Where's the birth certificate

Free and Strong America

Wednesday, November 24, 2010

On Race and American Exceptionalism

Mark Tooley reports on a recent survey conducted to assess American's religious attitudes toward the concept of American Exeptionalism which broke down the results into categories which including race of the respondents...

"The left-of-center Public Religion Research Institute (PRRI) and Brookings Institution have released a post-election survey showing nearly 60 percent of Americans believe God has assigned America a "special role" in human history. Over 80 percent of white evangelicals believe in this special role for America, as do two thirds of minority Christians. Majorities of white Mainline Protestants and Catholics also agree. Two thirds of the religiously unaffiliated disbelieve in any special role for America.

Probably the surveyors were discomfited by the results, especially that the devotees of American exceptionalism were not confined to white evangelicals but were nearly as numerous among minority Christians, which presumably mostly means blacks and Hispanics. American exceptionalism essentially originated with the ancestors of Mainline Protestantism, who were America's earliest European settlers and America's primary religious pillars for most of our history. A half century of leftward drift by Mainline church elites unsurprisingly has dampened their confidence in exceptionalism, but most still adhere. Likewise for most Catholics. The survey frustratingly does not provide a detailed break-down, but almost certainly most religiously active Mainline Protestants and Catholics are more prone to American exceptionalism than the nominally affiliated.

Much and perhaps most of American exceptionalism originated with the Calvinist English religious dissenters who settled New England, the first wave of whom landed at Plymouth Rock in 1620. With Thanksgiving, America celebrates those dissenters' founding holiday. Later waves of Puritan immigrants conceived of their American adventure as an "errand in the wilderness." And some metaphorically likened their new civilization to the Chosen People of the Old Testament, with special blessings but also special obligations, always under both God's gracious care and sometimes severe judgment. Subsequent immigrants were not always as religiously devout. But the Puritan conception of America on a special mission from God that would benefit not just Americans but all peoples was reinforced by the heroic and spiritually animated struggle for American independence. Later immigrants, though far removed from the British Protestant tradition, still often comfortably embraced the notion of America as a sort of Promised Land, especially when compared to the travails of the old country. The Calvinist conception of American exceptionalism expanded to include other Protestants, Catholics and Jews."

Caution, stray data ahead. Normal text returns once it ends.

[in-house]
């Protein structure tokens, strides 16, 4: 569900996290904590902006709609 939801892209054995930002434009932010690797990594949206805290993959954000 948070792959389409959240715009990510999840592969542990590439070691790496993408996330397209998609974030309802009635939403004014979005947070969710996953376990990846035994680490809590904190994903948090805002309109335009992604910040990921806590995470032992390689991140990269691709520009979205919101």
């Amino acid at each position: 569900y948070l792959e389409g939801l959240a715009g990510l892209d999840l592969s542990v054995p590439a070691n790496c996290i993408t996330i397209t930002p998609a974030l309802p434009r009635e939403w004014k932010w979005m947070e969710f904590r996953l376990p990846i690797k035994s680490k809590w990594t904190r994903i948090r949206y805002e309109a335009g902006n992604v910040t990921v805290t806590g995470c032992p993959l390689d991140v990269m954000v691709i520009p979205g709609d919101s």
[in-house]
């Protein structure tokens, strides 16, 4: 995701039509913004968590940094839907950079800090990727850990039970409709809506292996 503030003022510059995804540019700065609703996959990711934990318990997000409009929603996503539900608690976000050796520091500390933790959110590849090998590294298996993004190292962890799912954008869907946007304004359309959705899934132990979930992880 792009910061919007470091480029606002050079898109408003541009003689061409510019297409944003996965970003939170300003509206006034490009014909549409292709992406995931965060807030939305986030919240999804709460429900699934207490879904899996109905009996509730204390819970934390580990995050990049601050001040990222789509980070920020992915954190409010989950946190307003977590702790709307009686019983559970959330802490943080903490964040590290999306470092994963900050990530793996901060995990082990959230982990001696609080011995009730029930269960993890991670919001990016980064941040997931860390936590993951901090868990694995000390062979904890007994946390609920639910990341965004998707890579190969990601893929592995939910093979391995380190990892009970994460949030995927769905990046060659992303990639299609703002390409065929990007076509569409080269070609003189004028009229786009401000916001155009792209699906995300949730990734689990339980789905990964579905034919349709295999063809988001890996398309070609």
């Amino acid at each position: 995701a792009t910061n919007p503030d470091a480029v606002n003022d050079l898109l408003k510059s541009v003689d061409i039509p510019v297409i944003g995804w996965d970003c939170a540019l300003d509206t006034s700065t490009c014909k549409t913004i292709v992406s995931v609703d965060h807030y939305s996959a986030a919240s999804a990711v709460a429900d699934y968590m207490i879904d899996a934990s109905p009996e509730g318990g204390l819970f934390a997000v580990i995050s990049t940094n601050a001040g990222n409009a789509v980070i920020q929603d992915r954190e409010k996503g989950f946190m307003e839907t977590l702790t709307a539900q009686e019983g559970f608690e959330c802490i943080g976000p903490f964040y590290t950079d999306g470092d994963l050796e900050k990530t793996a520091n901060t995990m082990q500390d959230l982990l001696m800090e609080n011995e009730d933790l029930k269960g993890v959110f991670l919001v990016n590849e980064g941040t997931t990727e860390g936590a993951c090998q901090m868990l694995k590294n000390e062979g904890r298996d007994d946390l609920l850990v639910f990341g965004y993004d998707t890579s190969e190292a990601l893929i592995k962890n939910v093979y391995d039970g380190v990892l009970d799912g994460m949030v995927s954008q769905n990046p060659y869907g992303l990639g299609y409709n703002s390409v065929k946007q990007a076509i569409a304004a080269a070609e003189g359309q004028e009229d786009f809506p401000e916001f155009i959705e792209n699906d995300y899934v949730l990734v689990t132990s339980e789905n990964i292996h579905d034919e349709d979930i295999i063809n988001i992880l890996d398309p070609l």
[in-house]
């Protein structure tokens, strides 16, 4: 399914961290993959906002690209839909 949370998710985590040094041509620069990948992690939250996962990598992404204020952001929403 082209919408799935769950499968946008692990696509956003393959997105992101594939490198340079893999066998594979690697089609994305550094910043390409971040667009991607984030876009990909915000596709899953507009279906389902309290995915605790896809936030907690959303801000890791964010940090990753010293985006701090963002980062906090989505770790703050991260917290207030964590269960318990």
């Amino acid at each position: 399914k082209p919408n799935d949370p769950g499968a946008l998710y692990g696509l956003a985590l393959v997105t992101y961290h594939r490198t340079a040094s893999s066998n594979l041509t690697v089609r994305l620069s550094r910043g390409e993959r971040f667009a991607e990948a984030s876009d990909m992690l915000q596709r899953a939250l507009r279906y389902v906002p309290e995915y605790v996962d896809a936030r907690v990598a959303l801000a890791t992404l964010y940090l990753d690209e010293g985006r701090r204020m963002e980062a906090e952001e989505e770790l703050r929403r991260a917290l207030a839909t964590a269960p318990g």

Oh boo-hoo. The idea that all cultures and regions of the world don't carry the same weight when it comes to a broad spectrum of metrics of comparison and are decidedly NOT all of equal value still hasn't percolated through the tough veneer of the religiously affiliated. I was quite pleased to see that this idea isn't anywhere near dead but indeed prevelant in minority churches.

It's curious that the rumblings of artillery of the world's most recent crisis are currently aimed at the largest percentage of Christians in East Asia (S. Korea). May we take a moment to remember them this Thanksgiving as we sit in relative comfort and security here in the West. Me? I gotta work tomorrow, but I just started marinating a seven pound butt roast to pop into the slow-cooker tonight to have ready for Thursday. Happy Thanksgiving to all!


Froggie said...

Hope you have a nice Thanksgiving, JD.

Jill D said...

"Your comment will be visible after approval."


JD Curtis said...

Happy Thanksgiving to you too Froggie.

JD Curtis said...

"Your comment will be visible after approval."

Yes, such is life when you have a clown prancing around your site making baseless accusations of bigotry and then refusing to back them up.

I'll tell you what, just for funsies, ask your friend WM (in a public forum, of course) how many times he openly displayed his social autism by posting his bigoted rants here after being told repeatedly to take his act elsewhere.

I just want to see if the number he provides jibes with mine.

JD Curtis said...

So anyway Froggie, I take the 7 pound butt roast and rinse it off with water and place it on a large platter, poking it with a fork in various places.

Then, in a small cup, I combine 3 oz. of apple cider vinegar, the juice of 1 wedge of lime and the juice of 1 wedge of lemon and rub this over the entire butt roast.

Then I chop up 1 clove of garlic and, using a knife, poke holes in the roast and insert small pieces of the garlic.

Then I rub Cajun Seasoning over the whole thing and let it set in the fridge for 10 hours before placing it in the crock pot for a minimum of 10 hrs on LOW.

I'll make a gravy out of the drippings :-)

GentleSkeptic said...

Slow-roast pork. Is. My. Favorite!

JD Curtis said...

I'm gonna have some today in the form of an open face sandwich :-)